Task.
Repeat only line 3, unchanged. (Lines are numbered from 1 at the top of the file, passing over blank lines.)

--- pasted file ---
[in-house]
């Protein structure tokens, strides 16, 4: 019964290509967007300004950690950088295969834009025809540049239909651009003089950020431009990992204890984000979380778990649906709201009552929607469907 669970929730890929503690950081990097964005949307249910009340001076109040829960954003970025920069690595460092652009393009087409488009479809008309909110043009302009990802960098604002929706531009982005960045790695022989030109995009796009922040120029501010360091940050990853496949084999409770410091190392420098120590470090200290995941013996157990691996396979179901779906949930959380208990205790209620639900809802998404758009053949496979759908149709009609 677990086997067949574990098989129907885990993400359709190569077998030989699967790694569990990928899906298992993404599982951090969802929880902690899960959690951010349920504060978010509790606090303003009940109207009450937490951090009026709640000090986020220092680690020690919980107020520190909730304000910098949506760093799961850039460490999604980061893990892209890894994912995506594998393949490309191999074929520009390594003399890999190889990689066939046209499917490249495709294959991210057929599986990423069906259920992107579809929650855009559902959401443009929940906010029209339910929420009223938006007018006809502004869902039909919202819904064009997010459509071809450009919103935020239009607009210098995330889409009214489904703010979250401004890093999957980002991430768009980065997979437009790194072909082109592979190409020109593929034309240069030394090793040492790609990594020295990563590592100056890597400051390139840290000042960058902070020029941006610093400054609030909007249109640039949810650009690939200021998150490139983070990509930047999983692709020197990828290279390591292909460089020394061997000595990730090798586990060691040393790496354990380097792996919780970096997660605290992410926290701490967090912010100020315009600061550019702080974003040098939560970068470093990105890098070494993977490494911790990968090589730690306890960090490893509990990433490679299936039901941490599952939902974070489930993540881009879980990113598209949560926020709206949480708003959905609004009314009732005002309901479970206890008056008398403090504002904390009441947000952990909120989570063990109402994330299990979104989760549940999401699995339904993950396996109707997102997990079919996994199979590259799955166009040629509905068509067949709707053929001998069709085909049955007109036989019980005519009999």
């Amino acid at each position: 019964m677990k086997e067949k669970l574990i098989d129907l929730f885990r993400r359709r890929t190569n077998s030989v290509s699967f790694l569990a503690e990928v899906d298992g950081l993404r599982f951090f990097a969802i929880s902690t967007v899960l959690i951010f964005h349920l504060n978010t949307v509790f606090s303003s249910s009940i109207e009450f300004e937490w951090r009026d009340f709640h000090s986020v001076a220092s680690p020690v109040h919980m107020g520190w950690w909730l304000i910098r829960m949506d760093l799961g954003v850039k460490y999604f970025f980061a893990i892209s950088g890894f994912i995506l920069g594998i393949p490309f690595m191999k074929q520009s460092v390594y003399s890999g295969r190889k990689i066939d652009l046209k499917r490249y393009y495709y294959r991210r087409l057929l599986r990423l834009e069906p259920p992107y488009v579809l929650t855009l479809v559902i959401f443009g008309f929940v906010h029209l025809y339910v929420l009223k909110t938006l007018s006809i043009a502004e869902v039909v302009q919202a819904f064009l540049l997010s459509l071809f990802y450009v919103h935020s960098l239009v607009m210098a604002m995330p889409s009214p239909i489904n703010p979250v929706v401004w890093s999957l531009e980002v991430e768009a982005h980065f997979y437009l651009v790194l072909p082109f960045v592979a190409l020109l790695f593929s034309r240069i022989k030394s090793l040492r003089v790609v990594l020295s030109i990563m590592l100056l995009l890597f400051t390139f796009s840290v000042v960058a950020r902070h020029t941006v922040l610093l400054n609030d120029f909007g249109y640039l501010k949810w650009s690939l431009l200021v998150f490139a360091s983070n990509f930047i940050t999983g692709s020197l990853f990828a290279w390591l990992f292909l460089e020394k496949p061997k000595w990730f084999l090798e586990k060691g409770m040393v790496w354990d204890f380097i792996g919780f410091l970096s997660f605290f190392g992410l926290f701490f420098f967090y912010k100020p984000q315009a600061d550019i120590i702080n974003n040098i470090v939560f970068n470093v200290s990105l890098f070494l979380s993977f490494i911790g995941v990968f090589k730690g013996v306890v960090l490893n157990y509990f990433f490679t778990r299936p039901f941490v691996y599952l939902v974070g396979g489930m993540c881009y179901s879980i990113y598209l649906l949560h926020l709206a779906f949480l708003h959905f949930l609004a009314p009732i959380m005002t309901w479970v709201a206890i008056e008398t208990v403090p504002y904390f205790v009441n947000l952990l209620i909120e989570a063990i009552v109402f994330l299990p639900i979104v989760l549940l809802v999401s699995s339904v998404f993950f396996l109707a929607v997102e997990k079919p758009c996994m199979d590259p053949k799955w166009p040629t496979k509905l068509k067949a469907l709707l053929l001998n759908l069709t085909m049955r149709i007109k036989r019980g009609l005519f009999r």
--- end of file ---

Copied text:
């Amino acid at each position: 019964m677990k086997e067949k669970l574990i098989d129907l929730f885990r993400r359709r890929t190569n077998s030989v290509s699967f790694l569990a503690e990928v899906d298992g950081l993404r599982f951090f990097a969802i929880s902690t967007v899960l959690i951010f964005h349920l504060n978010t949307v509790f606090s303003s249910s009940i109207e009450f300004e937490w951090r009026d009340f709640h000090s986020v001076a220092s680690p020690v109040h919980m107020g520190w950690w909730l304000i910098r829960m949506d760093l799961g954003v850039k460490y999604f970025f980061a893990i892209s950088g890894f994912i995506l920069g594998i393949p490309f690595m191999k074929q520009s460092v390594y003399s890999g295969r190889k990689i066939d652009l046209k499917r490249y393009y495709y294959r991210r087409l057929l599986r990423l834009e069906p259920p992107y488009v579809l929650t855009l479809v559902i959401f443009g008309f929940v906010h029209l025809y339910v929420l009223k909110t938006l007018s006809i043009a502004e869902v039909v302009q919202a819904f064009l540049l997010s459509l071809f990802y450009v919103h935020s960098l239009v607009m210098a604002m995330p889409s009214p239909i489904n703010p979250v929706v401004w890093s999957l531009e980002v991430e768009a982005h980065f997979y437009l651009v790194l072909p082109f960045v592979a190409l020109l790695f593929s034309r240069i022989k030394s090793l040492r003089v790609v990594l020295s030109i990563m590592l100056l995009l890597f400051t390139f796009s840290v000042v960058a950020r902070h020029t941006v922040l610093l400054n609030d120029f909007g249109y640039l501010k949810w650009s690939l431009l200021v998150f490139a360091s983070n990509f930047i940050t999983g692709s020197l990853f990828a290279w390591l990992f292909l460089e020394k496949p061997k000595w990730f084999l090798e586990k060691g409770m040393v790496w354990d204890f380097i792996g919780f410091l970096s997660f605290f190392g992410l926290f701490f420098f967090y912010k100020p984000q315009a600061d550019i120590i702080n974003n040098i470090v939560f970068n470093v200290s990105l890098f070494l979380s993977f490494i911790g995941v990968f090589k730690g013996v306890v960090l490893n157990y509990f990433f490679t778990r299936p039901f941490v691996y599952l939902v974070g396979g489930m993540c881009y179901s879980i990113y598209l649906l949560h926020l709206a779906f949480l708003h959905f949930l609004a009314p009732i959380m005002t309901w479970v709201a206890i008056e008398t208990v403090p504002y904390f205790v009441n947000l952990l209620i909120e989570a063990i009552v109402f994330l299990p639900i979104v989760l549940l809802v999401s699995s339904v998404f993950f396996l109707a929607v997102e997990k079919p758009c996994m199979d590259p053949k799955w166009p040629t496979k509905l068509k067949a469907l709707l053929l001998n759908l069709t085909m049955r149709i007109k036989r019980g009609l005519f009999r």